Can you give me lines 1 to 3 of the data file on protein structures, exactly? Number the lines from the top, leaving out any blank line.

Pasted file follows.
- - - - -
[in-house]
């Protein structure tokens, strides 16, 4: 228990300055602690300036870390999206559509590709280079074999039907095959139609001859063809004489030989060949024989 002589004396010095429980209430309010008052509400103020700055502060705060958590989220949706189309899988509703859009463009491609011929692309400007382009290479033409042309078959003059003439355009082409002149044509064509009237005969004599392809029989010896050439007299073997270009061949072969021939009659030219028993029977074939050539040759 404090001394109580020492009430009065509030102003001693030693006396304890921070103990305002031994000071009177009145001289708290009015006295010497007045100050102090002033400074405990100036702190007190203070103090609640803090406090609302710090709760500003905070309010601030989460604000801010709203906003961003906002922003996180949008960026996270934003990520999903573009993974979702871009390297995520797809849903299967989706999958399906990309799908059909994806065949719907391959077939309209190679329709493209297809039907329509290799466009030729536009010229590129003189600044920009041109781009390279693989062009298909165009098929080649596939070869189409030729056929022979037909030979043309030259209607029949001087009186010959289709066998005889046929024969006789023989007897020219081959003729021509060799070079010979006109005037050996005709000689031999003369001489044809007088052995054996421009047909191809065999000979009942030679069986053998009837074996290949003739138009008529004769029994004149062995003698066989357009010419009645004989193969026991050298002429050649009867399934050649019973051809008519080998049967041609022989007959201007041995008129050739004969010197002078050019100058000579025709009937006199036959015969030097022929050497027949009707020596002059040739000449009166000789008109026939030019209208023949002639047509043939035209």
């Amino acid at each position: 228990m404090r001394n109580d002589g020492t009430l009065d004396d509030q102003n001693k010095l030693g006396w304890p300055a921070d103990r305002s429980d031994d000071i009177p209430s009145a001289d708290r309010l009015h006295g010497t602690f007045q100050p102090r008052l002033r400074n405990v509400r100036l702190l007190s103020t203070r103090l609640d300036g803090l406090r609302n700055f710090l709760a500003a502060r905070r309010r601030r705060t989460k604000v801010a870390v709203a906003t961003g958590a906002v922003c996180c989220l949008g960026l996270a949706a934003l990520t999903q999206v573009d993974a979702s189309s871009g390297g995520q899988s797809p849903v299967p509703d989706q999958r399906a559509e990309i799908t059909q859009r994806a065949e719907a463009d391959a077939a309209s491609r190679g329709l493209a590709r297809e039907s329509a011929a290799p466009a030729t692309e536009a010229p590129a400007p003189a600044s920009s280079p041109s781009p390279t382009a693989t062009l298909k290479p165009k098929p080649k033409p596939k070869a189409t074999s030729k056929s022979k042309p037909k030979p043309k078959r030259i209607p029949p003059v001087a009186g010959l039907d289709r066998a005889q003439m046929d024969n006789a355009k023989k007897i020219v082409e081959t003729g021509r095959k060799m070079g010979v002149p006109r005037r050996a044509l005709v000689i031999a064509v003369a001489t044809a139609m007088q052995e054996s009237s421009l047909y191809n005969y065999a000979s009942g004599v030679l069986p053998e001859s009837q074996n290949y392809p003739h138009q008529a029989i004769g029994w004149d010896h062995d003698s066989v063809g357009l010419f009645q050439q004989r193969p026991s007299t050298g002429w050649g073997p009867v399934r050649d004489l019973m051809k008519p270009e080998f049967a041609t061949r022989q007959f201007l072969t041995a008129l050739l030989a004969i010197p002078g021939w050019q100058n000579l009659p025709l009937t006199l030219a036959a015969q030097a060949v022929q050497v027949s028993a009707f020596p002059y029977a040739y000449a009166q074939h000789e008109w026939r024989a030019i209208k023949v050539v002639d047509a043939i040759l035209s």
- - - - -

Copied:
[in-house]
């Protein structure tokens, strides 16, 4: 228990300055602690300036870390999206559509590709280079074999039907095959139609001859063809004489030989060949024989 002589004396010095429980209430309010008052509400103020700055502060705060958590989220949706189309899988509703859009463009491609011929692309400007382009290479033409042309078959003059003439355009082409002149044509064509009237005969004599392809029989010896050439007299073997270009061949072969021939009659030219028993029977074939050539040759 404090001394109580020492009430009065509030102003001693030693006396304890921070103990305002031994000071009177009145001289708290009015006295010497007045100050102090002033400074405990100036702190007190203070103090609640803090406090609302710090709760500003905070309010601030989460604000801010709203906003961003906002922003996180949008960026996270934003990520999903573009993974979702871009390297995520797809849903299967989706999958399906990309799908059909994806065949719907391959077939309209190679329709493209297809039907329509290799466009030729536009010229590129003189600044920009041109781009390279693989062009298909165009098929080649596939070869189409030729056929022979037909030979043309030259209607029949001087009186010959289709066998005889046929024969006789023989007897020219081959003729021509060799070079010979006109005037050996005709000689031999003369001489044809007088052995054996421009047909191809065999000979009942030679069986053998009837074996290949003739138009008529004769029994004149062995003698066989357009010419009645004989193969026991050298002429050649009867399934050649019973051809008519080998049967041609022989007959201007041995008129050739004969010197002078050019100058000579025709009937006199036959015969030097022929050497027949009707020596002059040739000449009166000789008109026939030019209208023949002639047509043939035209």
């Amino acid at each position: 228990m404090r001394n109580d002589g020492t009430l009065d004396d509030q102003n001693k010095l030693g006396w304890p300055a921070d103990r305002s429980d031994d000071i009177p209430s009145a001289d708290r309010l009015h006295g010497t602690f007045q100050p102090r008052l002033r400074n405990v509400r100036l702190l007190s103020t203070r103090l609640d300036g803090l406090r609302n700055f710090l709760a500003a502060r905070r309010r601030r705060t989460k604000v801010a870390v709203a906003t961003g958590a906002v922003c996180c989220l949008g960026l996270a949706a934003l990520t999903q999206v573009d993974a979702s189309s871009g390297g995520q899988s797809p849903v299967p509703d989706q999958r399906a559509e990309i799908t059909q859009r994806a065949e719907a463009d391959a077939a309209s491609r190679g329709l493209a590709r297809e039907s329509a011929a290799p466009a030729t692309e536009a010229p590129a400007p003189a600044s920009s280079p041109s781009p390279t382009a693989t062009l298909k290479p165009k098929p080649k033409p596939k070869a189409t074999s030729k056929s022979k042309p037909k030979p043309k078959r030259i209607p029949p003059v001087a009186g010959l039907d289709r066998a005889q003439m046929d024969n006789a355009k023989k007897i020219v082409e081959t003729g021509r095959k060799m070079g010979v002149p006109r005037r050996a044509l005709v000689i031999a064509v003369a001489t044809a139609m007088q052995e054996s009237s421009l047909y191809n005969y065999a000979s009942g004599v030679l069986p053998e001859s009837q074996n290949y392809p003739h138009q008529a029989i004769g029994w004149d010896h062995d003698s066989v063809g357009l010419f009645q050439q004989r193969p026991s007299t050298g002429w050649g073997p009867v399934r050649d004489l019973m051809k008519p270009e080998f049967a041609t061949r022989q007959f201007l072969t041995a008129l050739l030989a004969i010197p002078g021939w050019q100058n000579l009659p025709l009937t006199l030219a036959a015969q030097a060949v022929q050497v027949s028993a009707f020596p002059y029977a040739y000449a009166q074939h000789e008109w026939r024989a030019i209208k023949v050539v002639d047509a043939i040759l035209s």